“If they’re sensitive to publicity, and you’re prepared to go to court and they’re not, then you may actually have an advantage in negotiating the terms of the dispute,” he says.
Arbitration also carries with it a certain finality, because such decisions are usually final and can’t be appealed. In court, however, you have no assurance that an appeal will not be filed. It can be a double-edged sword, Leipsic says.
“It cuts both ways. Arbitrators often make decisions where they come to the wrong conclusion but you have to live with it,” he says.
Leipsic says that as global commerce continues to expand, arbitration is increasingly used to settle disputes that cross international borders because neither side wants to rely on the judicial system of the other.
“It’s a growth industry. You’d expect to have more disputes by virtue of the increase in economic activity,” he says.
Kroft says litigation is more of a one-size-fits-all approach, as there are court rules that have to be followed, and the scope for flexibility and tailoring your dispute resolution process is much more limited.
“In a commercial context, it may be that parties say the resolution of a dispute done quickly, cheaply, and privately is more valuable to them than the perfection of the justice,” he says.
Kroft says there are times when a disagreement will end up in court even with an arbitration clause. For example, if two parties join forces to provide a certain service to a third party, a dispute could arise over who is responsible for any damage sustained by the customer.
“Unless they consent to arbitration, you can’t force the third party to arbitrate if they’re not part of the arbitration contract. You end up in court anyway,” he says.
Kroft says it’s important for lawyers to take the time to anticipate what sort of disputes might arise in a commercial transaction and what attributes of arbitration are advantageous or problematic in each individual case, he says.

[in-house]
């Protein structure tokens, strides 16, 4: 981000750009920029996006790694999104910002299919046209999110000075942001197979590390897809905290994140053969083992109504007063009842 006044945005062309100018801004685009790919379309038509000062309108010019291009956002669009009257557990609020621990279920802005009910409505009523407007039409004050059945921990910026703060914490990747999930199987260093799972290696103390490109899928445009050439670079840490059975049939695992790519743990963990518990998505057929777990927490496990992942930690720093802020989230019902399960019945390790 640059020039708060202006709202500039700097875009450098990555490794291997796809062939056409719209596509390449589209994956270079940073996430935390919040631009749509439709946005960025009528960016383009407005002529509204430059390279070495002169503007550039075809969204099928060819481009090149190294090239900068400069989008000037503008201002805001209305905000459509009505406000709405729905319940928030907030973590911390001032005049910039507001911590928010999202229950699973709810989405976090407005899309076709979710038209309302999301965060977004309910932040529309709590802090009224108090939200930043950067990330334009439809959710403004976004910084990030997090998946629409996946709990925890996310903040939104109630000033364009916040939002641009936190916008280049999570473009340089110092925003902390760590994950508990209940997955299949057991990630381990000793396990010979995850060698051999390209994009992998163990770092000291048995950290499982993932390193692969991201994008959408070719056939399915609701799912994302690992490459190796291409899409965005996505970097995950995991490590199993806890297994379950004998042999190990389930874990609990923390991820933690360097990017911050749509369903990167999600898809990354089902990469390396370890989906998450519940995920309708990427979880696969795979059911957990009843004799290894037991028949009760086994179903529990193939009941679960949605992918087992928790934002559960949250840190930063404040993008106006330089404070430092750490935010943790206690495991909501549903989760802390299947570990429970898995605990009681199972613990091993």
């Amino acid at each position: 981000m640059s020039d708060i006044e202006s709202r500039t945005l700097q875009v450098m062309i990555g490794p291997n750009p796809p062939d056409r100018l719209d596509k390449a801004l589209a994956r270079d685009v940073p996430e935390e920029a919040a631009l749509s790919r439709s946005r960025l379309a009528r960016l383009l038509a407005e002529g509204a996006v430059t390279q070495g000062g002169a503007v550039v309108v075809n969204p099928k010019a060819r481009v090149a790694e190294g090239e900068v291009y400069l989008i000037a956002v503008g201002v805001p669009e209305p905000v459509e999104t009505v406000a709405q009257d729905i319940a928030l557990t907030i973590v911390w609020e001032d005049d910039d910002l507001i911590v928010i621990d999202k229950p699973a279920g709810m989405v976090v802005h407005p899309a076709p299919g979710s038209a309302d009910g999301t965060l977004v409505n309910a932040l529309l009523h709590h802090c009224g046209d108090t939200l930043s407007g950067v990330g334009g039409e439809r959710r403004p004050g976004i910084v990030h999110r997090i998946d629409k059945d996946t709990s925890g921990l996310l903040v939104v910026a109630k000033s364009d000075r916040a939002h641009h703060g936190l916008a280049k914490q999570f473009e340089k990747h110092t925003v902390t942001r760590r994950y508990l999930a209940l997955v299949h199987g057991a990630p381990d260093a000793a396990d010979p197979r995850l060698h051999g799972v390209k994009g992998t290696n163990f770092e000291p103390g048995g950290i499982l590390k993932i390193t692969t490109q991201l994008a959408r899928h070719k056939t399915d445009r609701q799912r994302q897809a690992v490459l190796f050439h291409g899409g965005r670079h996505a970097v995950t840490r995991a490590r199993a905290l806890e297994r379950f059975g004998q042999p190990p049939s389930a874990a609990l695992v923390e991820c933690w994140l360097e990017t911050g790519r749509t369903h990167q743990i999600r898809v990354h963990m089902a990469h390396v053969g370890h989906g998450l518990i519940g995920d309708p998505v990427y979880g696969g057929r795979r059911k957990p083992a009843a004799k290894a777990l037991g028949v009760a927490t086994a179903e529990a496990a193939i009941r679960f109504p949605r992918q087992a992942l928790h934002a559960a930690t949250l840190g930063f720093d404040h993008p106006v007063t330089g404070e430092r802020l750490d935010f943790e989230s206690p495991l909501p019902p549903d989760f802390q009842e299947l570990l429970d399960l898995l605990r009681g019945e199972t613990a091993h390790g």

Angela Avery, senior solicitor at Calgary-based ConocoPhillips Canada, the third biggest producer of oil and gas in the country, says she thinks the bloom has largely come off the arbitration rose in the last 15 years.
“Everybody used to be really keen on arbitration and thought it was the panacea for business disputes. That view has changed over time; people are more skeptical that it is so far superior to litigation,” she says.
Avery says lawyers used to prefer arbitration because it seemed like an expedited process where you could avoid lengthy and unhelpful discovery. Unfortunately, if you don’t have a properly agreed-upon arbitration process, you can end up doing just as much or more discovery, she says.
“If the rules are silent or you haven’t agreed to rules, the arbitrator can act just like a court in ordering just as much production as you’d typically have [in court] anyway,” she says.
Avery says it can be difficult to find arbitrators in the oil and gas sector, particularly if you’re looking for a panel of three with sufficient expertise.
She says if you have the stronger case and you’re confident you can get an impartial arbitrator, her preference is a panel of one.
(Arbitrators are usually retired judges, but it’s not uncommon for retired lawyers to arbitrate cases. People in both professions understand the rules of engagement.)
“Three is administratively more challenging. Oftentimes the chair is selected by the stronger arbitrator, so if you pick the weaker arbitrator it’s kind of stacked against you already,” she says.
Avery says the time and cost savings are often a red herring in arbitration because litigation often settles the issues the arbitrator is entitled to decide.
“You could be in court for years determining what the arbitrator can decide before you go back to the arbitration,” she says. IH